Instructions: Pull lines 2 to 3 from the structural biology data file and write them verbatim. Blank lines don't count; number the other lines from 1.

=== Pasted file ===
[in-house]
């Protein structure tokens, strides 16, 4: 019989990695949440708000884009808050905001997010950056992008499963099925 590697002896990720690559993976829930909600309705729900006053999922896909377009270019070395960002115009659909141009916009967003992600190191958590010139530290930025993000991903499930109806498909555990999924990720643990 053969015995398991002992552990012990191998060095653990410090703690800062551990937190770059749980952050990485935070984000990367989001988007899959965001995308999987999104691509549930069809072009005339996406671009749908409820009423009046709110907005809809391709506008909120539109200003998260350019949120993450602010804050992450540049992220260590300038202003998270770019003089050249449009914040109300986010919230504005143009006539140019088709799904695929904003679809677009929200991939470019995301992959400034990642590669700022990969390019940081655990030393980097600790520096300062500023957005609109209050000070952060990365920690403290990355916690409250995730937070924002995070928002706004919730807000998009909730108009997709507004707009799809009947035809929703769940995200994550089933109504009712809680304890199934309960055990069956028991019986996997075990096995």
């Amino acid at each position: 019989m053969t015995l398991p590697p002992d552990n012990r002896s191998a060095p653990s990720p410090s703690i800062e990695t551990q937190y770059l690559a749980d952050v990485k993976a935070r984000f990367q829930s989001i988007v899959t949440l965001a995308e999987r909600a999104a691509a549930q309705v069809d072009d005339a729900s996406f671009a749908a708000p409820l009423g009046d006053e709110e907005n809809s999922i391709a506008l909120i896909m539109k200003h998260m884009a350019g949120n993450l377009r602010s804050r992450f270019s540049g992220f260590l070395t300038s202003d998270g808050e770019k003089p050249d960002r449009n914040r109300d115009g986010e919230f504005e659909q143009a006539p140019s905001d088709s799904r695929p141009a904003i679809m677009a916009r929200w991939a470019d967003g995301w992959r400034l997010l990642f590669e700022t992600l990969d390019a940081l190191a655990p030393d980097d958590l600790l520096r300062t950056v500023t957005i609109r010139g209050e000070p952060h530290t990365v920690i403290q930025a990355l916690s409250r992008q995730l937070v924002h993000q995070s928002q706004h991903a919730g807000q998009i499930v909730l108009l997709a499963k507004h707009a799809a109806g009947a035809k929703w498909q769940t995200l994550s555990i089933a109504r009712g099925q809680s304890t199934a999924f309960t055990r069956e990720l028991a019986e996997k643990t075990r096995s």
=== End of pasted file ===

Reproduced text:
């Protein structure tokens, strides 16, 4: 019989990695949440708000884009808050905001997010950056992008499963099925 590697002896990720690559993976829930909600309705729900006053999922896909377009270019070395960002115009659909141009916009967003992600190191958590010139530290930025993000991903499930109806498909555990999924990720643990 053969015995398991002992552990012990191998060095653990410090703690800062551990937190770059749980952050990485935070984000990367989001988007899959965001995308999987999104691509549930069809072009005339996406671009749908409820009423009046709110907005809809391709506008909120539109200003998260350019949120993450602010804050992450540049992220260590300038202003998270770019003089050249449009914040109300986010919230504005143009006539140019088709799904695929904003679809677009929200991939470019995301992959400034990642590669700022990969390019940081655990030393980097600790520096300062500023957005609109209050000070952060990365920690403290990355916690409250995730937070924002995070928002706004919730807000998009909730108009997709507004707009799809009947035809929703769940995200994550089933109504009712809680304890199934309960055990069956028991019986996997075990096995």
């Amino acid at each position: 019989m053969t015995l398991p590697p002992d552990n012990r002896s191998a060095p653990s990720p410090s703690i800062e990695t551990q937190y770059l690559a749980d952050v990485k993976a935070r984000f990367q829930s989001i988007v899959t949440l965001a995308e999987r909600a999104a691509a549930q309705v069809d072009d005339a729900s996406f671009a749908a708000p409820l009423g009046d006053e709110e907005n809809s999922i391709a506008l909120i896909m539109k200003h998260m884009a350019g949120n993450l377009r602010s804050r992450f270019s540049g992220f260590l070395t300038s202003d998270g808050e770019k003089p050249d960002r449009n914040r109300d115009g986010e919230f504005e659909q143009a006539p140019s905001d088709s799904r695929p141009a904003i679809m677009a916009r929200w991939a470019d967003g995301w992959r400034l997010l990642f590669e700022t992600l990969d390019a940081l190191a655990p030393d980097d958590l600790l520096r300062t950056v500023t957005i609109r010139g209050e000070p952060h530290t990365v920690i403290q930025a990355l916690s409250r992008q995730l937070v924002h993000q995070s928002q706004h991903a919730g807000q998009i499930v909730l108009l997709a499963k507004h707009a799809a109806g009947a035809k929703w498909q769940t995200l994550s555990i089933a109504r009712g099925q809680s304890t199934a999924f309960t055990r069956e990720l028991a019986e996997k643990t075990r096995s």